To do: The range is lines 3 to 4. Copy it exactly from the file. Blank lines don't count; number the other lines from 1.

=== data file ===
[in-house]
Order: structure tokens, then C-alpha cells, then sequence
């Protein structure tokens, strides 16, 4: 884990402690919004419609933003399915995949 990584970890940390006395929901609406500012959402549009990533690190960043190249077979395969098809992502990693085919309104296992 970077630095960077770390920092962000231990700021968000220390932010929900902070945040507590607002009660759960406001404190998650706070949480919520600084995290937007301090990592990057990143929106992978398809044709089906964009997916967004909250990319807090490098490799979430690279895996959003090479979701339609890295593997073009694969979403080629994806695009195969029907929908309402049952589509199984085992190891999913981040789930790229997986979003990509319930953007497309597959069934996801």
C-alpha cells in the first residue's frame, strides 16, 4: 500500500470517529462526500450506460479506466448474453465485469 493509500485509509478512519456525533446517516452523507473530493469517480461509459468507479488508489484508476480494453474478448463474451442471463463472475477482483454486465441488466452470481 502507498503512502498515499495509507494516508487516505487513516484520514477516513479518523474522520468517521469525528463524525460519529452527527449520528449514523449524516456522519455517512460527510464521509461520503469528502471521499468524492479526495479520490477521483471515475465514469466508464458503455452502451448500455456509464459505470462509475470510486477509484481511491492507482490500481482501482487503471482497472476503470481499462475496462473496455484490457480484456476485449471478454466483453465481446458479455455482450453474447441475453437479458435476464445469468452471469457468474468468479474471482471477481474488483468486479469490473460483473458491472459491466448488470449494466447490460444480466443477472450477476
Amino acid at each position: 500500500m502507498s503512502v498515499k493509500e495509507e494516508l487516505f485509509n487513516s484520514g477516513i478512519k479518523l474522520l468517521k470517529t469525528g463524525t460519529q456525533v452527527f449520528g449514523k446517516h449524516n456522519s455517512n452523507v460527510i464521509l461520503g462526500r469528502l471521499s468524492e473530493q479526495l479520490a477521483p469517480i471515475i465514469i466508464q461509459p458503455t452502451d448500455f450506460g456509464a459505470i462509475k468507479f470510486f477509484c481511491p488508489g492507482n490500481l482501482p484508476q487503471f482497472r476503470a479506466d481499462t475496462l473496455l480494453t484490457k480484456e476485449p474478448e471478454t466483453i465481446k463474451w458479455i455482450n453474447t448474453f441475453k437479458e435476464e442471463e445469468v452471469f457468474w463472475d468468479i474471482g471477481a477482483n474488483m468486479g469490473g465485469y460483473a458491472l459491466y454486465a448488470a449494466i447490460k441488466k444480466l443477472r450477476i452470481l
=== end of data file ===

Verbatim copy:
């Protein structure tokens, strides 16, 4: 884990402690919004419609933003399915995949 990584970890940390006395929901609406500012959402549009990533690190960043190249077979395969098809992502990693085919309104296992 970077630095960077770390920092962000231990700021968000220390932010929900902070945040507590607002009660759960406001404190998650706070949480919520600084995290937007301090990592990057990143929106992978398809044709089906964009997916967004909250990319807090490098490799979430690279895996959003090479979701339609890295593997073009694969979403080629994806695009195969029907929908309402049952589509199984085992190891999913981040789930790229997986979003990509319930953007497309597959069934996801």
C-alpha cells in the first residue's frame, strides 16, 4: 500500500470517529462526500450506460479506466448474453465485469 493509500485509509478512519456525533446517516452523507473530493469517480461509459468507479488508489484508476480494453474478448463474451442471463463472475477482483454486465441488466452470481 502507498503512502498515499495509507494516508487516505487513516484520514477516513479518523474522520468517521469525528463524525460519529452527527449520528449514523449524516456522519455517512460527510464521509461520503469528502471521499468524492479526495479520490477521483471515475465514469466508464458503455452502451448500455456509464459505470462509475470510486477509484481511491492507482490500481482501482487503471482497472476503470481499462475496462473496455484490457480484456476485449471478454466483453465481446458479455455482450453474447441475453437479458435476464445469468452471469457468474468468479474471482471477481474488483468486479469490473460483473458491472459491466448488470449494466447490460444480466443477472450477476